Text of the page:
Over the years there have been many players who’ve displayed their talents before the Kettleers faithful at Lowell Park. Some have gone on to the major leagues where they’ve even become All Stars. In 2015 we saw a young talent who seems destined for greater things in the future. Jeren Kendall (Vanderbilt) is entering his sophomore year and should be a high draft choice in two years. The youngster is so graceful covering ground in centerfield. He makes every play look so easy and effortless. He can hit for average and power. And Kendall can certainly run as he probably had the most speed of any Kettleers. Watching him go from first to third was a treat and how many players can score from first on a single to the outfield? It’ll be interesting to follow Kendall’s career path in the next few years which hopefully will include some time in Cotuit next summer. We certainly can be hopeful!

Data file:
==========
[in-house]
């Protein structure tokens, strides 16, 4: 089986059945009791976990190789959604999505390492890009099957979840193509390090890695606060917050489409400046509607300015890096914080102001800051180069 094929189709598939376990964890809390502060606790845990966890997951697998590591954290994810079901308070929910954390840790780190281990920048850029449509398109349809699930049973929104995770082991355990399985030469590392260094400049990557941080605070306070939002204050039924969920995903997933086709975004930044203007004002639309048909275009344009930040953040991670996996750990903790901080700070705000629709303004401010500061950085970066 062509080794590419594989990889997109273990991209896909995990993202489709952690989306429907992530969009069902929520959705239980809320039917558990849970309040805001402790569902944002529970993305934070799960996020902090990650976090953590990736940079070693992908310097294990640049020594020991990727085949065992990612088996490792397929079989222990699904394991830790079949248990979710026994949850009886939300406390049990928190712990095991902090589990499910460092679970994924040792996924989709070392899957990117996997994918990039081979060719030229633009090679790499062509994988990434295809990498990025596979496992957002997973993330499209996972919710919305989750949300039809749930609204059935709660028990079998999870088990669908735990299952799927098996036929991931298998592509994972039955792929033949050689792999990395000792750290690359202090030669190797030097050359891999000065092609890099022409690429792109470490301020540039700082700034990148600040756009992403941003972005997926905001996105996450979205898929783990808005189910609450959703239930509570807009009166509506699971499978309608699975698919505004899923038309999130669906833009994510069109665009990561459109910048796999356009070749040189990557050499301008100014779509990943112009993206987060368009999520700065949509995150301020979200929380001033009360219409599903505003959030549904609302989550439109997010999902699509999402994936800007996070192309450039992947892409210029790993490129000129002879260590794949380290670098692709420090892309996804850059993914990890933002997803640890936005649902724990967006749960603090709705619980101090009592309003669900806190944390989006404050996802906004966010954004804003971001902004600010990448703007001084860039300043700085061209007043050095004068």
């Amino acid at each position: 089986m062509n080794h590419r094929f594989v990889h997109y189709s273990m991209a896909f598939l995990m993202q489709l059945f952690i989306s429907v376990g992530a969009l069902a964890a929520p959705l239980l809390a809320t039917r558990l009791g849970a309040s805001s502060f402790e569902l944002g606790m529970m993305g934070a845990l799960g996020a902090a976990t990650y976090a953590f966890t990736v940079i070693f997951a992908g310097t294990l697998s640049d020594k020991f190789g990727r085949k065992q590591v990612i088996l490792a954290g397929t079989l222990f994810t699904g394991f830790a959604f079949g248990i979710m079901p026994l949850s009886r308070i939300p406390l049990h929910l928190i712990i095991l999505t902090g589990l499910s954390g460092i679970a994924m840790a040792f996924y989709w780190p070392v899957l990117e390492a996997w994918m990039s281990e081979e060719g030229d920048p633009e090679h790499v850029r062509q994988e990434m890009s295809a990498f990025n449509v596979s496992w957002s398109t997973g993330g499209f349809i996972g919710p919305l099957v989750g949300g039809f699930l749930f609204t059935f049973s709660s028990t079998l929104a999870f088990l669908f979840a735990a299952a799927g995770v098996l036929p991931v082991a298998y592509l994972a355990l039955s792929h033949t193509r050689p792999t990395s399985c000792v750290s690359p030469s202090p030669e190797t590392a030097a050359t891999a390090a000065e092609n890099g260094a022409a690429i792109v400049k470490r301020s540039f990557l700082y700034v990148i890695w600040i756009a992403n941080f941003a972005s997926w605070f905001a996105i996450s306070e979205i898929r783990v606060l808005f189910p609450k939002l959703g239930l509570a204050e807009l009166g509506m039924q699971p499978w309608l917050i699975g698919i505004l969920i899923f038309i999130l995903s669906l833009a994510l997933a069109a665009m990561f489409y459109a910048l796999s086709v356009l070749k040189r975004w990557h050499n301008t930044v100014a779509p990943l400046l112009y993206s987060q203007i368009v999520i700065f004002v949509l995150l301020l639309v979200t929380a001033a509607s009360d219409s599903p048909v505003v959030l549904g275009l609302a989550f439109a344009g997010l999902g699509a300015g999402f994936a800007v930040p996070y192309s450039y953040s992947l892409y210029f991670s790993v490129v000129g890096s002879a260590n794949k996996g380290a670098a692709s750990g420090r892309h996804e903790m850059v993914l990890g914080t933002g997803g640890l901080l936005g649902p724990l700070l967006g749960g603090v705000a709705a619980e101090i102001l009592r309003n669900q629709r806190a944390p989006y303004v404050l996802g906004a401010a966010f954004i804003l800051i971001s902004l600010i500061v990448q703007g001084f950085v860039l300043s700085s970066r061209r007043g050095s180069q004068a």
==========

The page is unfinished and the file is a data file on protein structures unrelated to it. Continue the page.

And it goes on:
A couple of personal moments that stand out….. It’s the middle of a game in mid July and a middle aged woman in the private box of the press box says she likes it when I announce Jackson Klein instead of Jack Klein. I asked her why? She says Jackson was her mother’s name and her son was named after her, so every time she hears the name, it reminds her of her mother. …..It’s a hot July afternoon several hours before the game, standing near the fence chatting with another fan during batting practice. All of a sudden shortstop Mike Paez (Coastal Carolina) approaches and starts talking about the Cape, his family, and his wonderful experience playing in Cotuit. How many times have you been standing around and a player approaches and initiates the conversation? A moment to file away and remember……Two clutch at bats were turned in by Spencer Gaa (Bradley). Who can forget that 2 out base hit at Bourne in the top of the 9th that led the Kettleers to a come from behind win? And then against Orleans on a brilliant Sunday at Lowell Park, Gaa singled to right to knock in the go ahead run against the Firebirds in what seemed like a playoff game.